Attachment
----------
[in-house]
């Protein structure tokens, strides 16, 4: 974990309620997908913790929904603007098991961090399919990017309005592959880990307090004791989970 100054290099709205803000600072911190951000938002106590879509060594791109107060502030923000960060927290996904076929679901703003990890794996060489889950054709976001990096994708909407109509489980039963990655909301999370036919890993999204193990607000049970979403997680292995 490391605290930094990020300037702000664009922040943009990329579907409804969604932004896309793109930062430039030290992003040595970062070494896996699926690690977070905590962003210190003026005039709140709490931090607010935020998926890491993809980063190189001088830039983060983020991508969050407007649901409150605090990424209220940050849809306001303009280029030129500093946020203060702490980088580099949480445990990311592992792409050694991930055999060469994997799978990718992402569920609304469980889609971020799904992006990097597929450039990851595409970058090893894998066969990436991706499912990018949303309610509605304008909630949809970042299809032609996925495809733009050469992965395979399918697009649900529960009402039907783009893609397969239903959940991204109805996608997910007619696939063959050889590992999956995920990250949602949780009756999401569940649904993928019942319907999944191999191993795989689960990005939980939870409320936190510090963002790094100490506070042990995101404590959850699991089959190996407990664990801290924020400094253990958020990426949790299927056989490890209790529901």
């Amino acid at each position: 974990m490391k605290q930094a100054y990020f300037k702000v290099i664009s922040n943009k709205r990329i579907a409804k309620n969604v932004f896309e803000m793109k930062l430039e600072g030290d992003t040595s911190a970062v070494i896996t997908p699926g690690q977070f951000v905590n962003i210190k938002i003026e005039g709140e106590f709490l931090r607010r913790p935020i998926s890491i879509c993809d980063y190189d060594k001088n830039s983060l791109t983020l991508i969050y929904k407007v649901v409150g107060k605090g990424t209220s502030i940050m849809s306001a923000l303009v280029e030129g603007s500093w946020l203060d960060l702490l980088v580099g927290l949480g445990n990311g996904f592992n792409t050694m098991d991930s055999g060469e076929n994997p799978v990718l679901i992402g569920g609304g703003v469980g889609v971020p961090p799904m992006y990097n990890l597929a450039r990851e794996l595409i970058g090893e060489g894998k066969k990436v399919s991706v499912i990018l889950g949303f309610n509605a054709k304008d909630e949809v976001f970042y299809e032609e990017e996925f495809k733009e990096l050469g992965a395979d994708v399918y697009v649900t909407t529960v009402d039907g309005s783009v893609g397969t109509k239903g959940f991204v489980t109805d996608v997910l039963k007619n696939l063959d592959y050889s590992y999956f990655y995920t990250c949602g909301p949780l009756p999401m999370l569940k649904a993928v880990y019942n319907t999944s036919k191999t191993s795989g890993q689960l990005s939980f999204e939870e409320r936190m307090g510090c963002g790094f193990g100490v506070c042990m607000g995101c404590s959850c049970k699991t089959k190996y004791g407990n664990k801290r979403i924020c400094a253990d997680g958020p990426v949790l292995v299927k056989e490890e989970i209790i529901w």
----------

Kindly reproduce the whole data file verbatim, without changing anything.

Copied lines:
[in-house]
């Protein structure tokens, strides 16, 4: 974990309620997908913790929904603007098991961090399919990017309005592959880990307090004791989970 100054290099709205803000600072911190951000938002106590879509060594791109107060502030923000960060927290996904076929679901703003990890794996060489889950054709976001990096994708909407109509489980039963990655909301999370036919890993999204193990607000049970979403997680292995 490391605290930094990020300037702000664009922040943009990329579907409804969604932004896309793109930062430039030290992003040595970062070494896996699926690690977070905590962003210190003026005039709140709490931090607010935020998926890491993809980063190189001088830039983060983020991508969050407007649901409150605090990424209220940050849809306001303009280029030129500093946020203060702490980088580099949480445990990311592992792409050694991930055999060469994997799978990718992402569920609304469980889609971020799904992006990097597929450039990851595409970058090893894998066969990436991706499912990018949303309610509605304008909630949809970042299809032609996925495809733009050469992965395979399918697009649900529960009402039907783009893609397969239903959940991204109805996608997910007619696939063959050889590992999956995920990250949602949780009756999401569940649904993928019942319907999944191999191993795989689960990005939980939870409320936190510090963002790094100490506070042990995101404590959850699991089959190996407990664990801290924020400094253990958020990426949790299927056989490890209790529901």
């Amino acid at each position: 974990m490391k605290q930094a100054y990020f300037k702000v290099i664009s922040n943009k709205r990329i579907a409804k309620n969604v932004f896309e803000m793109k930062l430039e600072g030290d992003t040595s911190a970062v070494i896996t997908p699926g690690q977070f951000v905590n962003i210190k938002i003026e005039g709140e106590f709490l931090r607010r913790p935020i998926s890491i879509c993809d980063y190189d060594k001088n830039s983060l791109t983020l991508i969050y929904k407007v649901v409150g107060k605090g990424t209220s502030i940050m849809s306001a923000l303009v280029e030129g603007s500093w946020l203060d960060l702490l980088v580099g927290l949480g445990n990311g996904f592992n792409t050694m098991d991930s055999g060469e076929n994997p799978v990718l679901i992402g569920g609304g703003v469980g889609v971020p961090p799904m992006y990097n990890l597929a450039r990851e794996l595409i970058g090893e060489g894998k066969k990436v399919s991706v499912i990018l889950g949303f309610n509605a054709k304008d909630e949809v976001f970042y299809e032609e990017e996925f495809k733009e990096l050469g992965a395979d994708v399918y697009v649900t909407t529960v009402d039907g309005s783009v893609g397969t109509k239903g959940f991204v489980t109805d996608v997910l039963k007619n696939l063959d592959y050889s590992y999956f990655y995920t990250c949602g909301p949780l009756p999401m999370l569940k649904a993928v880990y019942n319907t999944s036919k191999t191993s795989g890993q689960l990005s939980f999204e939870e409320r936190m307090g510090c963002g790094f193990g100490v506070c042990m607000g995101c404590s959850c049970k699991t089959k190996y004791g407990n664990k801290r979403i924020c400094a253990d997680g958020p990426v949790l292995v299927k056989e490890e989970i209790i529901w």